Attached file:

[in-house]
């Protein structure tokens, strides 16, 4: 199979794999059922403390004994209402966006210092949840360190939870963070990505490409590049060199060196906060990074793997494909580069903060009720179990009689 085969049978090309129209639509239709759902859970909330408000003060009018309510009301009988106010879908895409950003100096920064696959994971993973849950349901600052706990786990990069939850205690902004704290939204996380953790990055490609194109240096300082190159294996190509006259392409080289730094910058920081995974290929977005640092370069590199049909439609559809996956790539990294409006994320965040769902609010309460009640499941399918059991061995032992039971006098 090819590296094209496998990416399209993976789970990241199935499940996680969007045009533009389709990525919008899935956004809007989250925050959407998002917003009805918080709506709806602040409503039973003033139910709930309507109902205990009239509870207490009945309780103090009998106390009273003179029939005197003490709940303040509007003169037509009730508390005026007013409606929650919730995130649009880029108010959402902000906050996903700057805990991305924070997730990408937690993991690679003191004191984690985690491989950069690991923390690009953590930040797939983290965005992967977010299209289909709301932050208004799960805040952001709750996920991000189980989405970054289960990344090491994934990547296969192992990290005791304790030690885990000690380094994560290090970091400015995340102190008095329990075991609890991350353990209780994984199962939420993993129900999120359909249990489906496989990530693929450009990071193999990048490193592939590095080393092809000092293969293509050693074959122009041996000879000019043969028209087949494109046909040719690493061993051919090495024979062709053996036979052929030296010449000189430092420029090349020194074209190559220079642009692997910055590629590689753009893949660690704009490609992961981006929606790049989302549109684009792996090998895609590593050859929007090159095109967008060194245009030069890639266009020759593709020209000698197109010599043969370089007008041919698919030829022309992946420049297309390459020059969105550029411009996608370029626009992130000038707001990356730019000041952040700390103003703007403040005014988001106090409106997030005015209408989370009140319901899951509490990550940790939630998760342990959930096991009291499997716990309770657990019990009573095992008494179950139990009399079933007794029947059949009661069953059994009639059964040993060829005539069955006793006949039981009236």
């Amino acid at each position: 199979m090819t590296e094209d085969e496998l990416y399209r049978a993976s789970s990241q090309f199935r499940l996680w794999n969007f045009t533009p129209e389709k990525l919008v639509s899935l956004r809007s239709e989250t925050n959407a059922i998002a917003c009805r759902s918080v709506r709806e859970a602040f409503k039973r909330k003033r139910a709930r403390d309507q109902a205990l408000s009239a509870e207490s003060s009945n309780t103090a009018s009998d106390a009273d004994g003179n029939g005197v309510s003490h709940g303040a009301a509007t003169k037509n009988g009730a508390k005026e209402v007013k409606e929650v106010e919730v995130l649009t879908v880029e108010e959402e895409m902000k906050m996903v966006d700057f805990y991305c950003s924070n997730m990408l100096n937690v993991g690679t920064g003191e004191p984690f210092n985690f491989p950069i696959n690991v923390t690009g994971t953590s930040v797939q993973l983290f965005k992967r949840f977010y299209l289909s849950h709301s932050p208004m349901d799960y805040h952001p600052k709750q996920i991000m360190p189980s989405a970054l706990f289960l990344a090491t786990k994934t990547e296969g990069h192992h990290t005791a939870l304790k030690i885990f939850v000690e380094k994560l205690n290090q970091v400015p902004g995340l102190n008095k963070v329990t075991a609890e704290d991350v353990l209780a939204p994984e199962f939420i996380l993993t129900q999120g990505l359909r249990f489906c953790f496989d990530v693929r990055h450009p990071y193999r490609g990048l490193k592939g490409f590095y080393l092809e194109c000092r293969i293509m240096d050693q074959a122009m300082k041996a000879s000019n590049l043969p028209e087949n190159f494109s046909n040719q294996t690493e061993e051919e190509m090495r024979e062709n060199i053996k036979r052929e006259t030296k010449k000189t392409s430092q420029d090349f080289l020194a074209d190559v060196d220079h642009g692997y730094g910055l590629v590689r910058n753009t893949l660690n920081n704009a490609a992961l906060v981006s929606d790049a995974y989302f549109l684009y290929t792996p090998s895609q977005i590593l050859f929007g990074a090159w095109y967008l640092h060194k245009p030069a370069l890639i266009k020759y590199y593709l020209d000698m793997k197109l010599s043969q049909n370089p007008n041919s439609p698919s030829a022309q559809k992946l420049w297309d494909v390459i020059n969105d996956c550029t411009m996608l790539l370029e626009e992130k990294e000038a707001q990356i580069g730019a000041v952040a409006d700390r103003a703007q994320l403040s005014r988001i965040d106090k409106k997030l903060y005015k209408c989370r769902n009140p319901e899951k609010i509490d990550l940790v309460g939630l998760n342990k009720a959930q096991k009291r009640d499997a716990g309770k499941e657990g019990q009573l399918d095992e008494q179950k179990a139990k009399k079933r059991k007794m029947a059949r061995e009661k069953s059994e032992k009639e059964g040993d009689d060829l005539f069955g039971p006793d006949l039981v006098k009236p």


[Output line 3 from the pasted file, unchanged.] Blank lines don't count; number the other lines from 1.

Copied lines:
């Amino acid at each position: 199979m090819t590296e094209d085969e496998l990416y399209r049978a993976s789970s990241q090309f199935r499940l996680w794999n969007f045009t533009p129209e389709k990525l919008v639509s899935l956004r809007s239709e989250t925050n959407a059922i998002a917003c009805r759902s918080v709506r709806e859970a602040f409503k039973r909330k003033r139910a709930r403390d309507q109902a205990l408000s009239a509870e207490s003060s009945n309780t103090a009018s009998d106390a009273d004994g003179n029939g005197v309510s003490h709940g303040a009301a509007t003169k037509n009988g009730a508390k005026e209402v007013k409606e929650v106010e919730v995130l649009t879908v880029e108010e959402e895409m902000k906050m996903v966006d700057f805990y991305c950003s924070n997730m990408l100096n937690v993991g690679t920064g003191e004191p984690f210092n985690f491989p950069i696959n690991v923390t690009g994971t953590s930040v797939q993973l983290f965005k992967r949840f977010y299209l289909s849950h709301s932050p208004m349901d799960y805040h952001p600052k709750q996920i991000m360190p189980s989405a970054l706990f289960l990344a090491t786990k994934t990547e296969g990069h192992h990290t005791a939870l304790k030690i885990f939850v000690e380094k994560l205690n290090q970091v400015p902004g995340l102190n008095k963070v329990t075991a609890e704290d991350v353990l209780a939204p994984e199962f939420i996380l993993t129900q999120g990505l359909r249990f489906c953790f496989d990530v693929r990055h450009p990071y193999r490609g990048l490193k592939g490409f590095y080393l092809e194109c000092r293969i293509m240096d050693q074959a122009m300082k041996a000879s000019n590049l043969p028209e087949n190159f494109s046909n040719q294996t690493e061993e051919e190509m090495r024979e062709n060199i053996k036979r052929e006259t030296k010449k000189t392409s430092q420029d090349f080289l020194a074209d190559v060196d220079h642009g692997y730094g910055l590629v590689r910058n753009t893949l660690n920081n704009a490609a992961l906060v981006s929606d790049a995974y989302f549109l684009y290929t792996p090998s895609q977005i590593l050859f929007g990074a090159w095109y967008l640092h060194k245009p030069a370069l890639i266009k020759y590199y593709l020209d000698m793997k197109l010599s043969q049909n370089p007008n041919s439609p698919s030829a022309q559809k992946l420049w297309d494909v390459i020059n969105d996956c550029t411009m996608l790539l370029e626009e992130k990294e000038a707001q990356i580069g730019a000041v952040a409006d700390r103003a703007q994320l403040s005014r988001i965040d106090k409106k997030l903060y005015k209408c989370r769902n009140p319901e899951k609010i509490d990550l940790v309460g939630l998760n342990k009720a959930q096991k009291r009640d499997a716990g309770k499941e657990g019990q009573l399918d095992e008494q179950k179990a139990k009399k079933r059991k007794m029947a059949r061995e009661k069953s059994e032992k009639e059964g040993d009689d060829l005539f069955g039971p006793d006949l039981v006098k009236p």